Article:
The UN Sustainable Development Goal (SDG) 5 is for Gender Equality – specifically to ‘achieve gender equality and empower women and girls’ – launched as part of the UN 2030 Agenda, in 2015. The agenda envisages “a world of universal respect for human rights and human dignity, the rule of law, justice, equality and non-discrimination.”
The IMF’s recent research has shown that the benefits of gender equality in the workplace are even more beneficial than originally thought – women bring new skills, help to boost productivity and the size of the workforce.
There are also several related SDGs that directly focus on tackling the challenges women encounter, if delivered effectively, including SDG 10 on Reducing Inequalities and SDG 8 for Decent Work and Economic Growth – if achieved, men and women and wider society will benefit.
The simple truth is that while more girls are in school today than ever before – with many out-performing boys – they do not have the same opportunities as boys to complete or benefit from an education of their choice or go on to enter workplaces where they are held back by due to bias, social norms and limiting expectations.
UNESCO’s groundbreaking report Cracking the code: Girls’ and women’s education in STEM, highlighted that only 35% of STEM students in higher education globally are women, and within STEM disciplines only 3% of female students in higher education choose information and communication technologies (ICT) studies.
This gender disparity is alarming, especially as STEM careers are the ‘jobs of the future’, driving innovation, social wellbeing, inclusive growth and sustainable development. UNESCO is giving special attention to this through promoting the empowerment of women and girls through education and as a response to its Member States’ decision on UNESCO’s role in encouraging girls and women to be leaders in STEM, including arts and design.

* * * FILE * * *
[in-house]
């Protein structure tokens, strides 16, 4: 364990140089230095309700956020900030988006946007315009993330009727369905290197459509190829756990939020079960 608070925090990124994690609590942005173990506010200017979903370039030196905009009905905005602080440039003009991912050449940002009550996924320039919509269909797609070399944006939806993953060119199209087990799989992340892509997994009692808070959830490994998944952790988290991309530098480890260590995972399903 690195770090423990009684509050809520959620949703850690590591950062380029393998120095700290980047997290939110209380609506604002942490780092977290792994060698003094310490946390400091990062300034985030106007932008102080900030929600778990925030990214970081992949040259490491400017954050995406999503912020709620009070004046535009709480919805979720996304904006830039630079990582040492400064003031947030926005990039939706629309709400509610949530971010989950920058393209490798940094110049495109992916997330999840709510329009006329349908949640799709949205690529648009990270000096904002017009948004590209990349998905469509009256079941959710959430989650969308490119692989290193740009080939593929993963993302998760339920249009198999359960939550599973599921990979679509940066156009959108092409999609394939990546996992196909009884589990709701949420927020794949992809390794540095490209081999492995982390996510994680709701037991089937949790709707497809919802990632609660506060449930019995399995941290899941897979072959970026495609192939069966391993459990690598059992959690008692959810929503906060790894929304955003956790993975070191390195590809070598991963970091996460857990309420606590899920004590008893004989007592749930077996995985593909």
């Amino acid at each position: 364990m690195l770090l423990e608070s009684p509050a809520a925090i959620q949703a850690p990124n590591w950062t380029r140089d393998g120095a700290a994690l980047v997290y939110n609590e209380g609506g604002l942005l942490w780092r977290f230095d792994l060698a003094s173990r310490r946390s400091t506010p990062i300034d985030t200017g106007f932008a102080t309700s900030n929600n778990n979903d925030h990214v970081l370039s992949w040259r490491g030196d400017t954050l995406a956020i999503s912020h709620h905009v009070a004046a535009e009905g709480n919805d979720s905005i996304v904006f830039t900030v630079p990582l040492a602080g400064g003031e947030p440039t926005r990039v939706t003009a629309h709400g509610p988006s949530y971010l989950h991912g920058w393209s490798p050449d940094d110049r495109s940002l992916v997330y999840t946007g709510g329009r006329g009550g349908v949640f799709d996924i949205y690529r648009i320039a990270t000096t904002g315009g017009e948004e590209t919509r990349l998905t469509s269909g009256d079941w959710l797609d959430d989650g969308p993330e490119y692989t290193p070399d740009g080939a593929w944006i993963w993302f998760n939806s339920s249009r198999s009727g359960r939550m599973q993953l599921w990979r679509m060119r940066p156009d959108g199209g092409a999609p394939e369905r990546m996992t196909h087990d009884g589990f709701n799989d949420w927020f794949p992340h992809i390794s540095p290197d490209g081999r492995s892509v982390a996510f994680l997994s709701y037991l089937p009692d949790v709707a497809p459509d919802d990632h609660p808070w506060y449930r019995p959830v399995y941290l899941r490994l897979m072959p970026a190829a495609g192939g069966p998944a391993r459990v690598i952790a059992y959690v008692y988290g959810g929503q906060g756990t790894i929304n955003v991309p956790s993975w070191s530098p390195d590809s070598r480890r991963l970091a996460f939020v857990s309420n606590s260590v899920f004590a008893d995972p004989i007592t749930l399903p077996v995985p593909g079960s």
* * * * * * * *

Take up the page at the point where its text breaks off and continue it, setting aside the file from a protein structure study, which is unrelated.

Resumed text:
The Race Disparity Audit’s https://www.ethnicity-facts-figures.service.gov.uk/ world-first website detailing UK education and employment data, as well as many other key areas, broken down by ethnicity and gender, highlights the disparities women and minorities face.
It is paramount that we all – men and women – work to tackle the participation, achievement, pay and career progression disparities women face, including their under-representation in science, technology, engineering and mathematics (STEM) education and thereafter STEM careers and beyond in media, politics and business.
For the past 11 years, L’Oréal UK and UNESCO UK have celebrated early career women scientists through the For Women in Science awards. The fellowships are designed to provide flexible and practical financial support enabling winners to choose how to spend their fellowship award such as buying scientific equipment, paying for childcare or travel costs. The winners also receive crucial training, networking opportunities, and are encouraged to apply for L’Oreal Ambassador Fund – enabling fellows to participate in public engagement, promotion of science and outreach activities to support their research.
2019 is the UNESCO International Year of Indigenous languages recognising the need to raise awareness of and need to preserve, revitalize and promote indigenous languages around the world.
Ensuring languages are preserved and revitalised is as crucial as affirming that language is inclusive and able to invite open dialogue among groups – and that we avoid exclusion and alienation.
We must also remember that men are a gender too and recognise the importance of engaging men in the dialogue and decisions to tackle gender challenges. We need inclusive and positive platforms to openly discuss challenges that empower both men and women.
#3OD is a call to action to ensure open data with open dialogue leads to open democracy. It highlights that encouraging and inviting men to openly engage in dialogue to understand and tackle the disparities groups including women face is fundamental to overcoming them.
Let’s all – men and women – celebrate International Women’s Day!